Subject(s)
Clinical Laboratory Techniques , Coronavirus Infections/diagnosis , Genome, Human , Pneumonia, Viral/diagnosis , Africa/epidemiology , Betacoronavirus/isolation & purification , Coronavirus Infections/epidemiology , Coronavirus Infections/genetics , Humans , Pandemics , Pneumonia, Viral/epidemiology , Pneumonia, Viral/genetics , Reverse Transcriptase Polymerase Chain Reaction , Serologic Tests , Time Factors
17.
Int J Mol Sci ; 21(15)2020 Jul 23.
Article in English | MEDLINE | ID: covidwho-704878

ABSTRACT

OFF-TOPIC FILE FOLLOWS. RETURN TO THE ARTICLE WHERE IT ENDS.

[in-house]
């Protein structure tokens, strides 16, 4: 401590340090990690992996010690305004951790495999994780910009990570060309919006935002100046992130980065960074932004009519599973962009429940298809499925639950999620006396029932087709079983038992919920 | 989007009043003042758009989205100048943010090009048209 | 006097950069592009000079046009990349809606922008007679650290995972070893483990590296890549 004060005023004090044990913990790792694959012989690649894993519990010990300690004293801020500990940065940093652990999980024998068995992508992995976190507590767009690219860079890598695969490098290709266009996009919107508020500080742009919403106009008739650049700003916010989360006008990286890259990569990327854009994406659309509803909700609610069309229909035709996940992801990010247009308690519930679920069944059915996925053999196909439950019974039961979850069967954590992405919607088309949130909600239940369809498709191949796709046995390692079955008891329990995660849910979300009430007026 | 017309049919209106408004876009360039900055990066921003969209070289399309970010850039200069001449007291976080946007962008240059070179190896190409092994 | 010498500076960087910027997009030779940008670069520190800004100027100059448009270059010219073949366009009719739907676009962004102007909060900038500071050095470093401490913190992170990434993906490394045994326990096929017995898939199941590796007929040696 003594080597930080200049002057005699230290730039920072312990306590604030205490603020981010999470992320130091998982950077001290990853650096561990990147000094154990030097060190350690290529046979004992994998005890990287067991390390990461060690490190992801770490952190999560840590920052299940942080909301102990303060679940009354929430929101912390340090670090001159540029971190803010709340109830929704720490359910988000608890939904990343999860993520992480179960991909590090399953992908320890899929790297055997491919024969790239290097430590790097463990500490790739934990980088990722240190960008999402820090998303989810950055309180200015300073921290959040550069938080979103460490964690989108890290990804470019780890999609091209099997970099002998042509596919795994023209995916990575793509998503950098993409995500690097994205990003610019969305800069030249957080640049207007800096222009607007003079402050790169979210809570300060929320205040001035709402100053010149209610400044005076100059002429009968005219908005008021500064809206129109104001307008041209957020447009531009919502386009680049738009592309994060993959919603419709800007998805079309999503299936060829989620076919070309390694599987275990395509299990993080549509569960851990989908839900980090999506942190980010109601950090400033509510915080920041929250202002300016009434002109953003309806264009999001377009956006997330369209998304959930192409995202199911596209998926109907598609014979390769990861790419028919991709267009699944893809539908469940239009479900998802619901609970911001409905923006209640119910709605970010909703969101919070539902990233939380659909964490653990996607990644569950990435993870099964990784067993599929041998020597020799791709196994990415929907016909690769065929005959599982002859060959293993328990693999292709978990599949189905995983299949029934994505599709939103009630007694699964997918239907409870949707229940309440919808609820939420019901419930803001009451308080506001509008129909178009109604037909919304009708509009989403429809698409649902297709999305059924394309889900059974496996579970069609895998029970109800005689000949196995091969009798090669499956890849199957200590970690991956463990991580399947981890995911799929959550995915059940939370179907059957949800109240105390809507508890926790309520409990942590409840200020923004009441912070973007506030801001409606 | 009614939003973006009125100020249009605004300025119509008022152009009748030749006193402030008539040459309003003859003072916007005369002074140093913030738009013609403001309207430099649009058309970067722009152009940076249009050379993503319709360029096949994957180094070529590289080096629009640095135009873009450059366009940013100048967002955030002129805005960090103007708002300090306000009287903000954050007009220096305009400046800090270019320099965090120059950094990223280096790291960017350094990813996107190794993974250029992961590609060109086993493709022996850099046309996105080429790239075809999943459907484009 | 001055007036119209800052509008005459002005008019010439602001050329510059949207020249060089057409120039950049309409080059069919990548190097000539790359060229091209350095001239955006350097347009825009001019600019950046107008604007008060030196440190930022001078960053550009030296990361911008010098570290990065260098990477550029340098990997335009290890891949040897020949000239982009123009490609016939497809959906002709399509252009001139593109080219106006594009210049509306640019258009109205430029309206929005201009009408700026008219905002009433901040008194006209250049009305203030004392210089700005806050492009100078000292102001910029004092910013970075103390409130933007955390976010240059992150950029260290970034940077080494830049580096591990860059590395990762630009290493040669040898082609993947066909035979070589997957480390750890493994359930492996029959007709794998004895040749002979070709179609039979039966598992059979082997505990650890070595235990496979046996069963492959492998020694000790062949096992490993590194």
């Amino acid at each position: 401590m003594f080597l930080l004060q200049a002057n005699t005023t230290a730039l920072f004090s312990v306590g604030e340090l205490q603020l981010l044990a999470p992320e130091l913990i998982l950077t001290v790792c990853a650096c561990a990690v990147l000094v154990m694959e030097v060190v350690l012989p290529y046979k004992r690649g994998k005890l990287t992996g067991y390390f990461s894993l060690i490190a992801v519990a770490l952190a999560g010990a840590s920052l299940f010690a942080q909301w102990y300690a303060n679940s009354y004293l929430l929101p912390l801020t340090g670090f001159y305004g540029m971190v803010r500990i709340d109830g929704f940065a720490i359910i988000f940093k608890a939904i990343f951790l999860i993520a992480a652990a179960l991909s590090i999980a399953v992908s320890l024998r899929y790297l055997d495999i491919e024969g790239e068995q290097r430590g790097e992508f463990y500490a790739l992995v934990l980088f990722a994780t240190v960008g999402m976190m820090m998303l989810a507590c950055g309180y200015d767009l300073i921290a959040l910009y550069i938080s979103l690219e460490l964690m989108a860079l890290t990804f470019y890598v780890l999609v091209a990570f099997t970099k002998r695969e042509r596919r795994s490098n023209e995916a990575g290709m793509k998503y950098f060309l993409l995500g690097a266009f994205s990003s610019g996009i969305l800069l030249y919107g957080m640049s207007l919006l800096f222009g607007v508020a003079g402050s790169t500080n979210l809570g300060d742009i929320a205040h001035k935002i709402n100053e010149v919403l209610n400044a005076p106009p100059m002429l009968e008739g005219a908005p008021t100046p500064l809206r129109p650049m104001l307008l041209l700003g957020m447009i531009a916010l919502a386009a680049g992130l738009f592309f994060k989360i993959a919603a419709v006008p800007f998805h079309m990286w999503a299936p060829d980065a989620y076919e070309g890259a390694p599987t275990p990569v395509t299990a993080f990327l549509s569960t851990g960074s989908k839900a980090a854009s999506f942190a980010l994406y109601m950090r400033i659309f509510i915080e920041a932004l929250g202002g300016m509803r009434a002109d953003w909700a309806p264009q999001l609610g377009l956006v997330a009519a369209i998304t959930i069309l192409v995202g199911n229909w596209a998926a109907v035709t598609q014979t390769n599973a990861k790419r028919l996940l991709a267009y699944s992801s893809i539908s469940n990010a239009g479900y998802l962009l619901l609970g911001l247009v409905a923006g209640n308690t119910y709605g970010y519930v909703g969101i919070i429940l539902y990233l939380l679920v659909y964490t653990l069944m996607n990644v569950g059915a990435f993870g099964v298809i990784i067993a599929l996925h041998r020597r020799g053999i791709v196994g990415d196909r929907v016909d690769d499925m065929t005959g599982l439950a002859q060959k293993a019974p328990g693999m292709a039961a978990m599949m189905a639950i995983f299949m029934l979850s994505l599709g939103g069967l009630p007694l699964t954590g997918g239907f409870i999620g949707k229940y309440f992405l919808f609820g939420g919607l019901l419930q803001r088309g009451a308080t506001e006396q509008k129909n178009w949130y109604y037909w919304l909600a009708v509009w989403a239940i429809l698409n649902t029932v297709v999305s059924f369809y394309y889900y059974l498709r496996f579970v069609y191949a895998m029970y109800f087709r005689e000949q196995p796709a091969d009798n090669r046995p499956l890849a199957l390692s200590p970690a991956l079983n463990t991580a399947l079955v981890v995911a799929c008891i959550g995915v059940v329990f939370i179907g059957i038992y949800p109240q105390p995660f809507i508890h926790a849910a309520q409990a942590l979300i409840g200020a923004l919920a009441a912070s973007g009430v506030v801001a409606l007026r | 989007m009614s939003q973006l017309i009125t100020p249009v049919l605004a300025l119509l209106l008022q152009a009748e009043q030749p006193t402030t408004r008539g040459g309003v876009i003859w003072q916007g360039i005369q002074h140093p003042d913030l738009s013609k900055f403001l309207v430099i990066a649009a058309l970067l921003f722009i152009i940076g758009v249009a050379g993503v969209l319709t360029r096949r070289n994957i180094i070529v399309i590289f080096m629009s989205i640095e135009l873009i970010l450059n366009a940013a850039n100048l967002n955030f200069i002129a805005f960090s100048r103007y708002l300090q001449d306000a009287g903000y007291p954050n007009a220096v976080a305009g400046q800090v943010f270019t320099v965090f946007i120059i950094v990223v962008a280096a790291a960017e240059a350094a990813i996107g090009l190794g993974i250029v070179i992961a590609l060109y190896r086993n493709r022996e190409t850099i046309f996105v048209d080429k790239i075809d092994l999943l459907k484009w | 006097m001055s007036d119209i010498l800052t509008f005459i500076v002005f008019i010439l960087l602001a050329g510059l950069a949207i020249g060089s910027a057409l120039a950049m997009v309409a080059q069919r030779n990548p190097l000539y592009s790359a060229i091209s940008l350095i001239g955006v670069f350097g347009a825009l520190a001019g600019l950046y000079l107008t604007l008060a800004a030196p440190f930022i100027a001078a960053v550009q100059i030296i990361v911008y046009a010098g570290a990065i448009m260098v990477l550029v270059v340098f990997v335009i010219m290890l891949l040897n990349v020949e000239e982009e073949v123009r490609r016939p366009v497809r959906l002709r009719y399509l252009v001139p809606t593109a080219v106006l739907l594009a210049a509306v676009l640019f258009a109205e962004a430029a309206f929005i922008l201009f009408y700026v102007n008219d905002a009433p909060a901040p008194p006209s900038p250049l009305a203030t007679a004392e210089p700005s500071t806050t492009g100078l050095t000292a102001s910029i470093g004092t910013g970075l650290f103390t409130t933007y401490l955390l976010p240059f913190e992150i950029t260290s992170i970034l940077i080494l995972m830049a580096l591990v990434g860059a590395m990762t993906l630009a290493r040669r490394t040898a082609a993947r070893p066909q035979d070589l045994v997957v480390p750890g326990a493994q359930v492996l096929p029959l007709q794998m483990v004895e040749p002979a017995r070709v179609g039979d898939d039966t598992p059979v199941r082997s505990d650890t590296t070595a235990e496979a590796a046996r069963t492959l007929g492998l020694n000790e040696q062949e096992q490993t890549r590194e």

The spread of COVID-19 is showing huge, unexplained, differences between northern and southern Italy. We hypothesized that the regional prevalence of specific class I human leukocyte antigen (HLA) alleles, which shape the anti-viral immune response, might partly underlie these differences. Through an ecological approach, we analyzed whether a set of HLA alleles (A, B, C), known to be involved in the immune response against infections, correlates with COVID-19 incidence. COVID-19 data were provided by the National Civil Protection Department, whereas HLA allele prevalence was retrieved through the Italian Bone-Marrow Donors Registry. Among all the alleles, HLA-A*25, B*08, B*44, B*15:01, B*51, C*01, and C*03 showed a positive log-linear correlation with COVID-19 incidence rate fixed on 9 April 2020 in proximity of the national outbreak peak (Pearson's coefficients between 0.50 and 0.70, p-value < 0.0001), whereas HLA-B*14, B*18, and B*49 showed an inverse log-linear correlation (Pearson's coefficients between -0.47 and -0.59, p-value < 0.0001). When alleles were examined simultaneously using a multiple regression model to control for confounding factors, HLA-B*44 and C*01 were still positively and independently associated with COVID-19: a growth rate of 16% (95%CI: 0.1-35%) per 1% point increase in B*44 prevalence; and of 19% (95%CI: 1-41%) per 1% point increase in C*01 prevalence. Our epidemiologic analysis, despite the limits of the ecological approach, is strongly suggestive of a permissive role of HLA-C*01 and B*44 towards SARS-CoV-2 infection, which warrants further investigation in case-control studies. This study opens a new potential avenue for the identification of sub-populations at risk, which could provide Health Services with a tool to define more targeted clinical management strategies and priorities in vaccination campaigns.